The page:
We come out of our family of origin with a blueprint of how we attach to others. The closer someone is to another person, the greater the likelihood that their attachment style can become challenged, and that the strains will bring out their worst qualities, such as jealousy, anger, and enmeshment, often leading to self-sabotaging behavior.
Many people can re-work how they attach in adulthood and thrive in romantic relationships.
Journal about the experiences in your relationship that trigger behaviors you experience as self-sabotaging. Ask yourself: What was happening? What did you feel at the time? What were you afraid of? How likely is it that the outcome you feared would happen?
Having an awareness of what triggers these behaviors can prepare us for the inevitable conflicts that arise.
Insecurity in relationships is inevitable because everybody has issues to work on.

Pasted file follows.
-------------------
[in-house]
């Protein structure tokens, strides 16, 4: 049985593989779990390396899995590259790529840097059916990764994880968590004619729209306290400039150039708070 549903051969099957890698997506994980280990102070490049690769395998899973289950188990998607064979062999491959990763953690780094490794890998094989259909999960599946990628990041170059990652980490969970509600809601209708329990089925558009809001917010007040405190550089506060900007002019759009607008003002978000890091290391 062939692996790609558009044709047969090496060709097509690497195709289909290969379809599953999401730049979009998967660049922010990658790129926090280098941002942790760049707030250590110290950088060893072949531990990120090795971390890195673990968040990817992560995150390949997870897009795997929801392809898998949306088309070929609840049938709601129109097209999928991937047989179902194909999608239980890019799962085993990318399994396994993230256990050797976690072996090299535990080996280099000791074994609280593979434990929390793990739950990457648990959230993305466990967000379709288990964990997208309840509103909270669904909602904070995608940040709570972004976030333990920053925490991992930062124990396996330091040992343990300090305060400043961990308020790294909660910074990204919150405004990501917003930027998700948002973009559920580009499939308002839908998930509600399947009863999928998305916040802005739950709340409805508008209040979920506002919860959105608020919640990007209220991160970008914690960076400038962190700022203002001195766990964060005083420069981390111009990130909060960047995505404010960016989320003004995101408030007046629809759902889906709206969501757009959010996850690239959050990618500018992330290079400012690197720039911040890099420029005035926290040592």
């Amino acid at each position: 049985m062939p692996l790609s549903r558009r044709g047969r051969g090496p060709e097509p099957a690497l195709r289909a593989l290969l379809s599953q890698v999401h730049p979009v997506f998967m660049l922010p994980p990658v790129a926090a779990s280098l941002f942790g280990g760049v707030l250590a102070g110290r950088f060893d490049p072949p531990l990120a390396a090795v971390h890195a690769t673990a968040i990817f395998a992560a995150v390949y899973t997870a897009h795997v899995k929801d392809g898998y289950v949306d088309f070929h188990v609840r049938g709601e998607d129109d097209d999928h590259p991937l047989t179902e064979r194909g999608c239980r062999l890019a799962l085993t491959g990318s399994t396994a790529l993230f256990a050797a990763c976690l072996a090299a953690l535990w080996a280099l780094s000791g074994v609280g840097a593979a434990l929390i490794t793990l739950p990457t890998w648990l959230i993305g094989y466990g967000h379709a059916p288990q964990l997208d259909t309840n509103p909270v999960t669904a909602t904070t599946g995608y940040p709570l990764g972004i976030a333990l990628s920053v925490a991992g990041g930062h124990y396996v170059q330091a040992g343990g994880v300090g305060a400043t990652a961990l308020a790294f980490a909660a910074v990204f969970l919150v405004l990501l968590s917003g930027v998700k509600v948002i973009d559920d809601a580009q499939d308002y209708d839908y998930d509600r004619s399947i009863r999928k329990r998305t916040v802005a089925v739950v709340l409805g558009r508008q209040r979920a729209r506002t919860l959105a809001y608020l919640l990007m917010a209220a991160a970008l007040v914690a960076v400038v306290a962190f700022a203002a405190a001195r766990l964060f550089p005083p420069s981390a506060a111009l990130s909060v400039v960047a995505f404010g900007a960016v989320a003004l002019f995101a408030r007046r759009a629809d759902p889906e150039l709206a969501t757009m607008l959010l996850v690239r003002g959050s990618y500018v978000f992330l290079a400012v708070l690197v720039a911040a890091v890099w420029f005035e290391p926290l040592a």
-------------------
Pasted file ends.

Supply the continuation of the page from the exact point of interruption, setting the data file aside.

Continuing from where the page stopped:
It’s critical to know what yours are. With this insight, a person can then stop negative behaviors, learn to tolerate the discomfort, and engage in alternative and more healthy behavior.
Our strong emotional reactions can be our best clues to unfinished business from our past.
The next time you experience a reaction that you suspect may be out of proportion from what you identify as the triggering event, take a moment to pause before responding.
If specific themes continue to arise, at some point it could be helpful to speak to your partner.
They can be an asset, as they can help you point out self-sabotaging behaviors as they arise.
Cultivating self-compassion is essential for those who struggle with low self-esteem, especially when this manifests in relationships.
Seeking a therapist as a collaborator is a helpful way to begin healing from past hurts, finding self-acceptance, and moving closer to lasting and fulfilling love.
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